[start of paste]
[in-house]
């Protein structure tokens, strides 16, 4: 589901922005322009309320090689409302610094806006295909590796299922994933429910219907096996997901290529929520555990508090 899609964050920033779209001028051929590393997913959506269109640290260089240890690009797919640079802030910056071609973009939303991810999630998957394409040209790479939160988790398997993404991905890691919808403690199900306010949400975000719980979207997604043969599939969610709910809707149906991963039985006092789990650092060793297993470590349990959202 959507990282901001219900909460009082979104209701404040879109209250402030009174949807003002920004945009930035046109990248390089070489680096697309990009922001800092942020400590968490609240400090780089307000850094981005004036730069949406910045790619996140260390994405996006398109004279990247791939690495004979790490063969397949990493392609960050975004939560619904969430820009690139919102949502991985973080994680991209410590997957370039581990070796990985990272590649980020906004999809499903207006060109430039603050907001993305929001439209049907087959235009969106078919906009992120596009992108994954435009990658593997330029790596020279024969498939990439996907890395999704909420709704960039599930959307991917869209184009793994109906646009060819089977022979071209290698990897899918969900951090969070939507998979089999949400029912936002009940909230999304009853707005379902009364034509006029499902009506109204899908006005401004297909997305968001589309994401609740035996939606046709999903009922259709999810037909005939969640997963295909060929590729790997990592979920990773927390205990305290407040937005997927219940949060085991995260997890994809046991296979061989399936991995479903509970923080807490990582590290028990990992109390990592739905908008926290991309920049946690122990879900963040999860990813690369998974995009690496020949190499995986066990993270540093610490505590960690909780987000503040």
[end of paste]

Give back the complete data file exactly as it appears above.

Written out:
[in-house]
């Protein structure tokens, strides 16, 4: 589901922005322009309320090689409302610094806006295909590796299922994933429910219907096996997901290529929520555990508090 899609964050920033779209001028051929590393997913959506269109640290260089240890690009797919640079802030910056071609973009939303991810999630998957394409040209790479939160988790398997993404991905890691919808403690199900306010949400975000719980979207997604043969599939969610709910809707149906991963039985006092789990650092060793297993470590349990959202 959507990282901001219900909460009082979104209701404040879109209250402030009174949807003002920004945009930035046109990248390089070489680096697309990009922001800092942020400590968490609240400090780089307000850094981005004036730069949406910045790619996140260390994405996006398109004279990247791939690495004979790490063969397949990493392609960050975004939560619904969430820009690139919102949502991985973080994680991209410590997957370039581990070796990985990272590649980020906004999809499903207006060109430039603050907001993305929001439209049907087959235009969106078919906009992120596009992108994954435009990658593997330029790596020279024969498939990439996907890395999704909420709704960039599930959307991917869209184009793994109906646009060819089977022979071209290698990897899918969900951090969070939507998979089999949400029912936002009940909230999304009853707005379902009364034509006029499902009506109204899908006005401004297909997305968001589309994401609740035996939606046709999903009922259709999810037909005939969640997963295909060929590729790997990592979920990773927390205990305290407040937005997927219940949060085991995260997890994809046991296979061989399936991995479903509970923080807490990582590290028990990992109390990592739905908008926290991309920049946690122990879900963040999860990813690369998974995009690496020949190499995986066990993270540093610490505590960690909780987000503040």